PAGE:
Today we’re going to talk about the software that you’re going to use to run your membership site or choosing how to choose the right software to run your membership site.
Last Monday we talked about membership sites and how you can charge for membership sites and you know how to build them and content for them and all that other stuff. Yesterday, we talked about content. Today we’re going to talk a little bit about the tech part of it. The setup and just to bring it all home because up until this point, we have brainstormed content for your membership site. We’ve picked a niche or a market. We brainstormed some content if you remember inside that mind map.
Then yesterday we talked about creating that content and how there’s a couple of different modalities for content. There is your text-based stuff, you know, PDF downloads or blog posts. There is a video, and then you can pull the audio out of the video so that you have a video and an audio presentation. We also talked about some different ways that you can deliver content, whether it’s monthly, whether it’s a big block, whether it’s whatever. And we talked some about some pricing stuff too, like how to price, whether you sell monthly or annual, how to use that inside of an upsell sequence or whatever.
Software for Membership Site
Today, we’re going to talk about the software to use. Now a membership site in and of itself is pretty simple. I mean, all it is is a collection of web pages that are protected, and the only way to get to those pages or those files is when you’re logged in.
I mean, almost every website has some sort of a protected membership login. It’s the same thing, you know? The difference is you in having a membership, you’re charging a subscription for access, or maybe you’re charging a gateway, an entry fee for access to your information. But the subscription part is the membership. The membership is just kind of the portal. You log into the membership, you get added into a membership dashboard and the dashboard is where you see your video courses or your audio courses or PDFs or whatever it ends up being. And you can have one course or two courses or four courses or a couple of memberships, or however, it is you decide to kind of split it up.
There were a lot of different ways to build, functionally to protect that content. If you remember a couple of years ago, or earlier in the week, I talked about a decade ago, there was a course called, Teaching Cells that came out, and Teaching Cells was just incredible software for what it was … or it was a membership course on how to build membership courses, which is a little bit tongue in cheek, but they had some ground material. It was put out by a guy named Brian Clark who started Copyblogger. He went through and walked through this entire model of how to build this membership website software in a piece of software called Moodle. This is a CMS. Also protect it with a piece of software called aMember, which is very, very old now. I’m looking at their website. I don’t think they updated it.
This is how we used to build membership sites. We would take a piece of software like Moodle and Moodle looks like it’s been updated a little bit, but Moodle is what is known as a learning management software, LMS. The LMS software, there are very sophisticated forms of LMS software that are very, very, very expensive. They are what is powering all of these digital learning platforms. Every college is doing distance learning, especially right … I mean right now, and has a membership login and all that other stuff, they are using a form of an LMS, a learning management software. There’s a lot of very expensive software applications out there that they can run. There are corporate versions of Teachable and stuff that people use.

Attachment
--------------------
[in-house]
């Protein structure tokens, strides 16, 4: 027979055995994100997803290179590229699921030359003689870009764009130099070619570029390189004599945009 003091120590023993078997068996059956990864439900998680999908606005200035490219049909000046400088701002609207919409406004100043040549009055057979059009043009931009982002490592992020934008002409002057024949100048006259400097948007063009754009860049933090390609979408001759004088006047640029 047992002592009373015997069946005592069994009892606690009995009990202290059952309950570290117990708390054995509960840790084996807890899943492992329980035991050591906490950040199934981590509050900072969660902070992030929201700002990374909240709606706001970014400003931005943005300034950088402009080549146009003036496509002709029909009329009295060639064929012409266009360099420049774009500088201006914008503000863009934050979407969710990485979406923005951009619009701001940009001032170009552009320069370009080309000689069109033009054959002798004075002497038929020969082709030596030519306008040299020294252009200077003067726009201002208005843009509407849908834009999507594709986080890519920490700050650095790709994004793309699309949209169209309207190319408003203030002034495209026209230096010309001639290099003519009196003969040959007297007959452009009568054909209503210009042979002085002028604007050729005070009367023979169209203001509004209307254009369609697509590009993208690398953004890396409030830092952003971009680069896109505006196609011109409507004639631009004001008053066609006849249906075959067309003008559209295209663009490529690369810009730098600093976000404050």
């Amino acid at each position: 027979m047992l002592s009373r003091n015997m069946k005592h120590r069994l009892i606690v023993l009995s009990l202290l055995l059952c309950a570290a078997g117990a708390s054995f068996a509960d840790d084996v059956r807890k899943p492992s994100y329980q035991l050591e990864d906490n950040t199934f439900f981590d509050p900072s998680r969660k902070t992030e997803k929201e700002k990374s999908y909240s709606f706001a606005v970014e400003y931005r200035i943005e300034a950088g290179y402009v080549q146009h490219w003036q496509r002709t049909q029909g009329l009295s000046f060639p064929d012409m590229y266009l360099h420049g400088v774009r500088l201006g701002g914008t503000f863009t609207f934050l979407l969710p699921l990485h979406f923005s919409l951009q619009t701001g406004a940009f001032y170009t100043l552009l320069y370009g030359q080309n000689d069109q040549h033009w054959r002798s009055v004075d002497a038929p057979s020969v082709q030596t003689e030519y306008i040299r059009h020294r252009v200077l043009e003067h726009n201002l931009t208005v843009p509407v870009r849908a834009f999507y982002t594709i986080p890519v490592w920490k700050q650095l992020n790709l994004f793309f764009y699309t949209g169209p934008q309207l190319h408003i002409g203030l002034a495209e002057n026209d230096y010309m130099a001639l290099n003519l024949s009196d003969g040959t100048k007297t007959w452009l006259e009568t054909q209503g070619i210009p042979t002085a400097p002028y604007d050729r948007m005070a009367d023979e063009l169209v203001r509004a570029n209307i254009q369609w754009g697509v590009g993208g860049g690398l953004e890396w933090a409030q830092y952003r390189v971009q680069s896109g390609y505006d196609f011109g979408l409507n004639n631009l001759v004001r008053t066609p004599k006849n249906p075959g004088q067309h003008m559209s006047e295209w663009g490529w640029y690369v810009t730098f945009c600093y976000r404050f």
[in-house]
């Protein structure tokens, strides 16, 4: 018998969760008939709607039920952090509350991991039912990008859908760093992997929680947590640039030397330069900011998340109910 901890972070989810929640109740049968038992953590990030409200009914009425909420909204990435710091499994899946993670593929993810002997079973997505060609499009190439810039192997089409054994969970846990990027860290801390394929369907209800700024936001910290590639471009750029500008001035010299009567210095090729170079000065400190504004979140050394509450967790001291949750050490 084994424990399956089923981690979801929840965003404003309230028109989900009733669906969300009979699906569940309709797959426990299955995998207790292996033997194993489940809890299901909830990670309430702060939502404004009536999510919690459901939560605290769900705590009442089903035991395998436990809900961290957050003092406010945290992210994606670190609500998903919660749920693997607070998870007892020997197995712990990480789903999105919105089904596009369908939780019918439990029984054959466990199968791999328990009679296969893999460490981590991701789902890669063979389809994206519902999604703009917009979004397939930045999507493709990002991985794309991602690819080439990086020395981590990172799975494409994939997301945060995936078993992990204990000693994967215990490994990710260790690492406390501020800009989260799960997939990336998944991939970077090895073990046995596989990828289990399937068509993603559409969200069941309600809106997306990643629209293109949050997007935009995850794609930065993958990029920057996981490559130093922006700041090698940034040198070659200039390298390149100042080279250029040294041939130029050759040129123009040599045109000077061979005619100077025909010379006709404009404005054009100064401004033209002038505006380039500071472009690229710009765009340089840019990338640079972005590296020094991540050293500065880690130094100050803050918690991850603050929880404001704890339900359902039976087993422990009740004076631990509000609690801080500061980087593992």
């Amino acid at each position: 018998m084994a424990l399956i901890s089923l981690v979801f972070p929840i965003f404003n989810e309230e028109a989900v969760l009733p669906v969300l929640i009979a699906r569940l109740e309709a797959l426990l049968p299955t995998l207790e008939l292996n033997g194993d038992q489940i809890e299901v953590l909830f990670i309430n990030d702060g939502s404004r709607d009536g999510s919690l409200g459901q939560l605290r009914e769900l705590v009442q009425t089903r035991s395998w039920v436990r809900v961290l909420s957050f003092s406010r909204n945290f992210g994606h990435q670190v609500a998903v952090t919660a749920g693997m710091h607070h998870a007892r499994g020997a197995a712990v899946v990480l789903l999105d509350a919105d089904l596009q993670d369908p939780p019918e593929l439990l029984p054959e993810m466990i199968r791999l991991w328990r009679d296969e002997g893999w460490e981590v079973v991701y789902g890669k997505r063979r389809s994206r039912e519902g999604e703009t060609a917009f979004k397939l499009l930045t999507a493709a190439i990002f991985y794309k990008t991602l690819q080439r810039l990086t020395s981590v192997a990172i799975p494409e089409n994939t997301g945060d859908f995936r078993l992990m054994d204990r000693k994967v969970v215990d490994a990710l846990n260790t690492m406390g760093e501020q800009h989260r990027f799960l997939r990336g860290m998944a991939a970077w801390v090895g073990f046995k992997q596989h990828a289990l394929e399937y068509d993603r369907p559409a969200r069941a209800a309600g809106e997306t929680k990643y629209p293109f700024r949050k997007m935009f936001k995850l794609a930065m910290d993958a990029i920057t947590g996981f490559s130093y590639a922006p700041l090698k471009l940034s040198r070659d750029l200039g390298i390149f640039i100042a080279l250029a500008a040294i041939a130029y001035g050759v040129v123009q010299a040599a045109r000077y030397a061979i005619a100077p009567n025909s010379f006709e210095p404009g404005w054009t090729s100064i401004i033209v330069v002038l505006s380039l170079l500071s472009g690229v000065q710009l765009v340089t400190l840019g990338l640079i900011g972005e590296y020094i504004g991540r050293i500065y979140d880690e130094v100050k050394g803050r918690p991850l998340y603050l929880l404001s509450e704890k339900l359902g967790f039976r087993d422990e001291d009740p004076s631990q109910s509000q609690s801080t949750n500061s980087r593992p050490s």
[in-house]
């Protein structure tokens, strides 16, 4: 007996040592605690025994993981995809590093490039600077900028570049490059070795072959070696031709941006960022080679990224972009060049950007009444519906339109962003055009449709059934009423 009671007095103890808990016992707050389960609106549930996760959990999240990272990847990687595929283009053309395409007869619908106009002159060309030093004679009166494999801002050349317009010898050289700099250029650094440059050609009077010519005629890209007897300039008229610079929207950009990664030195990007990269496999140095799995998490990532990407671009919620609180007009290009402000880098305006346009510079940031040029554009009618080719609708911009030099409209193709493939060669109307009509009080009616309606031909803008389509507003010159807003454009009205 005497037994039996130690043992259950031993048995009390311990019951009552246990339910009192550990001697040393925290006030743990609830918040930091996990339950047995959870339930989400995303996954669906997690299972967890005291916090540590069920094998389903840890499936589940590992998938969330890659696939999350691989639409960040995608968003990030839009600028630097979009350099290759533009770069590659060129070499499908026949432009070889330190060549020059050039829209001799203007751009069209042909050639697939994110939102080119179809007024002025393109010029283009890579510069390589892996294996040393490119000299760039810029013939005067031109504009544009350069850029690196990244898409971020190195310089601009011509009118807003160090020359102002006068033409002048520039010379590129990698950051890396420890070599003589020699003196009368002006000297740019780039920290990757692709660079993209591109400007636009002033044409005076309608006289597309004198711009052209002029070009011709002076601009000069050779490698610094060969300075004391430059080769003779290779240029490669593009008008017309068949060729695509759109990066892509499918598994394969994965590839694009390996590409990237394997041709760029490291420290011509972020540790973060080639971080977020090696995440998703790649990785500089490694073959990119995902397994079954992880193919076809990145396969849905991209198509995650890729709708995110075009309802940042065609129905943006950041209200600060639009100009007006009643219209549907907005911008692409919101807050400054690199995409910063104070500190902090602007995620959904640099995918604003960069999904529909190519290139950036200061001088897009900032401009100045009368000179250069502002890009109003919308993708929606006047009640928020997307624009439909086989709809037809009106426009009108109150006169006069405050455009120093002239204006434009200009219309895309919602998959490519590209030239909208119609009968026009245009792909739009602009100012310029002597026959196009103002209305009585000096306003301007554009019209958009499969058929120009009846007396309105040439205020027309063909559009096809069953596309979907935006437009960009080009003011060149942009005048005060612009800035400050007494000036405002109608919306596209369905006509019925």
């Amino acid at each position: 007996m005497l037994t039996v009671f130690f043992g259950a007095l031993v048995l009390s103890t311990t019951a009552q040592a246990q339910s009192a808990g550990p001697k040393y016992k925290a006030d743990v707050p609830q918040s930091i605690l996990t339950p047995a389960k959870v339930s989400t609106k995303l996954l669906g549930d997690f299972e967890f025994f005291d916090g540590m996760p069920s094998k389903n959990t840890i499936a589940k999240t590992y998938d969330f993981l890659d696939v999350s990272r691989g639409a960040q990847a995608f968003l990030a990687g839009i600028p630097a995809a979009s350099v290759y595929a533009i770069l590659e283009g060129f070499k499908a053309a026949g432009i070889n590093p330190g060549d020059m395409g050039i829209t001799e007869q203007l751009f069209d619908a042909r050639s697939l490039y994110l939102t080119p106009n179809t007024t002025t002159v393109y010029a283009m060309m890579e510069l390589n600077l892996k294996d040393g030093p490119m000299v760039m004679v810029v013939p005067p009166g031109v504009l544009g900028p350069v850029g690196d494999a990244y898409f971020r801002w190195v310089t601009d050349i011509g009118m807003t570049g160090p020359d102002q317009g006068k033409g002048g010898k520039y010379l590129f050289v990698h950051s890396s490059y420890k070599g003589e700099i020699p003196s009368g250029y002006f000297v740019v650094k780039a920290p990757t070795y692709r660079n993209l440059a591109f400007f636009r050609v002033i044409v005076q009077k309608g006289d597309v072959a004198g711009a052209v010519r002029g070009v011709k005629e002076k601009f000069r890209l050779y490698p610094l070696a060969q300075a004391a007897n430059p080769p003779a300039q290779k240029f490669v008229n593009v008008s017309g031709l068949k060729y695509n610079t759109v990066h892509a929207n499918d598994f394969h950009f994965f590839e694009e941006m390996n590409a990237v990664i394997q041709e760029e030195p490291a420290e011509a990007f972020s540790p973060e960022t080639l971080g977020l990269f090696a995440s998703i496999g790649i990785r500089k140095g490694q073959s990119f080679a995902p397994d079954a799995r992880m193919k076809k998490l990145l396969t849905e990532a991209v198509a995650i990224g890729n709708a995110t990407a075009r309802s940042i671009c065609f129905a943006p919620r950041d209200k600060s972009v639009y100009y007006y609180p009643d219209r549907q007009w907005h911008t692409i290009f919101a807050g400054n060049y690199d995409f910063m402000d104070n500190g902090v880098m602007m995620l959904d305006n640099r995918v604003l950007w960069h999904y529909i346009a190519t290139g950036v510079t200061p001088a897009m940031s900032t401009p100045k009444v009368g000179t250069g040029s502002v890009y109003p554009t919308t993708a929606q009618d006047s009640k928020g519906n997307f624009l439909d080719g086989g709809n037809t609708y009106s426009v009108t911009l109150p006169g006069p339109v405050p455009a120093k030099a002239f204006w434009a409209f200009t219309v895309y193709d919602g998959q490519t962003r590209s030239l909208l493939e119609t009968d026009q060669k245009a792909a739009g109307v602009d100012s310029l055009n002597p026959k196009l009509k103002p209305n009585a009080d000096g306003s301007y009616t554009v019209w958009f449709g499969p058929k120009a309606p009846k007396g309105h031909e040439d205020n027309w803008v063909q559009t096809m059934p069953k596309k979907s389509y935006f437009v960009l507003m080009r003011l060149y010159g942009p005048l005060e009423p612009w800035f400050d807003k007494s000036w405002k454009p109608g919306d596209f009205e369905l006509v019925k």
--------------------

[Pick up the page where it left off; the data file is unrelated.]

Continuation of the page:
Moodle is a very simple free one. It’s an open-source piece. It’s open-source software that you can download. You can install it on your web server. You can configure it, use it, put your stuff in there. It puts everything behind a membership login. Now the part that controls the payment is usually different. Usually, you have Moodle, which is your software, your LMS software that controls how the content is delivered, that controls the video, that controls the login, all that stuff. And then what you do is you pair it with some sort of money software, like a collection gateway kind of membership site software.
The software called aMember was actually how I learned how to build membership sites. I built a Moodle site and then I wrapped it in aMember here, and aMember had the portal for putting your credit card information in and sending it to a merchant processor, all of that stuff. It was a very time-intensive process. There was a lot of handholding and things because by the time you have an LMS and then a payment software, payment gateways like an aMember tied to a Stripe or authorized.net, you have an email sending software, then you have a couple of other different random integrations and shit starts breaking real quick.
3. Wishlist Member
We found out quickly that this is not the right way to do it. It’s not an advantageous way of doing it. We started looking for other options and we found, the first kind of big membership software that was created for WordPress was this WishList member. I would say it’s probably the industry standard. Here, “Trusted by over 103 active membership sites.” So a lot of membership site software. It’s a lot of people using the software.
It’s very easy and integrates directly with WordPress. You can have a WordPress site that powers 25% of the internet and add in this WishList Member plugin. Now all of a sudden you have a membership website software so it has members login; member login, pages, widgets, you know, functionality. You can protect any page, any category, any image that is on your site. So even if you want to retroactively protect some of your pages because they’re great content, you can do that with WishList Member. You can also show the first a hundred words of a blog post and then have a read more button. No, go … Go Erie is where I live, it’s the newspaper here. But if you look at any of these online newspaper places where you can only read three or four articles, this payment gateway or Paywall, is what it’s called.